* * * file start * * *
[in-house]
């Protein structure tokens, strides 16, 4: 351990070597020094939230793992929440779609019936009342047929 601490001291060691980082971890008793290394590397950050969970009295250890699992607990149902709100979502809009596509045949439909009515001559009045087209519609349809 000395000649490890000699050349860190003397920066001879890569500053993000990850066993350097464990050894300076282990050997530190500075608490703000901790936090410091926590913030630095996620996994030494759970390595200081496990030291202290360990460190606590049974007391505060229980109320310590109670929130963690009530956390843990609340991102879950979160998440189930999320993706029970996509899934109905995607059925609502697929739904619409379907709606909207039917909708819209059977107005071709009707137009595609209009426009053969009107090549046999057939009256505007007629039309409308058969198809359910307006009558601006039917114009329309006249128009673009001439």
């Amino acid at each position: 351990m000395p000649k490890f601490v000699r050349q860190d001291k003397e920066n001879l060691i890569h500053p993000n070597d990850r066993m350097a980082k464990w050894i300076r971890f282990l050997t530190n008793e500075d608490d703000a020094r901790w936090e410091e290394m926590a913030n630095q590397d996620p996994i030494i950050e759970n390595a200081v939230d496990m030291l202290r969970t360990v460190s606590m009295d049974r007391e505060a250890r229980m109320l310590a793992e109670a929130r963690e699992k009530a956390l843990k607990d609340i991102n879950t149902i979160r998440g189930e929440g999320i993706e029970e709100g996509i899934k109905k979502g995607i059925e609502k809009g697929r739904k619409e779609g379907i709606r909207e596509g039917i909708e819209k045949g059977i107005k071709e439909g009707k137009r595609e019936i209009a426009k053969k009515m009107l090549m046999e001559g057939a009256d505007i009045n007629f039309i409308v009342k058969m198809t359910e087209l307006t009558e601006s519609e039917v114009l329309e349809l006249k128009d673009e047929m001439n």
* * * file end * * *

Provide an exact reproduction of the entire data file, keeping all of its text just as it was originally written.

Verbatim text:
[in-house]
């Protein structure tokens, strides 16, 4: 351990070597020094939230793992929440779609019936009342047929 601490001291060691980082971890008793290394590397950050969970009295250890699992607990149902709100979502809009596509045949439909009515001559009045087209519609349809 000395000649490890000699050349860190003397920066001879890569500053993000990850066993350097464990050894300076282990050997530190500075608490703000901790936090410091926590913030630095996620996994030494759970390595200081496990030291202290360990460190606590049974007391505060229980109320310590109670929130963690009530956390843990609340991102879950979160998440189930999320993706029970996509899934109905995607059925609502697929739904619409379907709606909207039917909708819209059977107005071709009707137009595609209009426009053969009107090549046999057939009256505007007629039309409308058969198809359910307006009558601006039917114009329309006249128009673009001439």
């Amino acid at each position: 351990m000395p000649k490890f601490v000699r050349q860190d001291k003397e920066n001879l060691i890569h500053p993000n070597d990850r066993m350097a980082k464990w050894i300076r971890f282990l050997t530190n008793e500075d608490d703000a020094r901790w936090e410091e290394m926590a913030n630095q590397d996620p996994i030494i950050e759970n390595a200081v939230d496990m030291l202290r969970t360990v460190s606590m009295d049974r007391e505060a250890r229980m109320l310590a793992e109670a929130r963690e699992k009530a956390l843990k607990d609340i991102n879950t149902i979160r998440g189930e929440g999320i993706e029970e709100g996509i899934k109905k979502g995607i059925e609502k809009g697929r739904k619409e779609g379907i709606r909207e596509g039917i909708e819209k045949g059977i107005k071709e439909g009707k137009r595609e019936i209009a426009k053969k009515m009107l090549m046999e001559g057939a009256d505007i009045n007629f039309i409308v009342k058969m198809t359910e087209l307006t009558e601006s519609e039917v114009l329309e349809l006249k128009d673009e047929m001439n």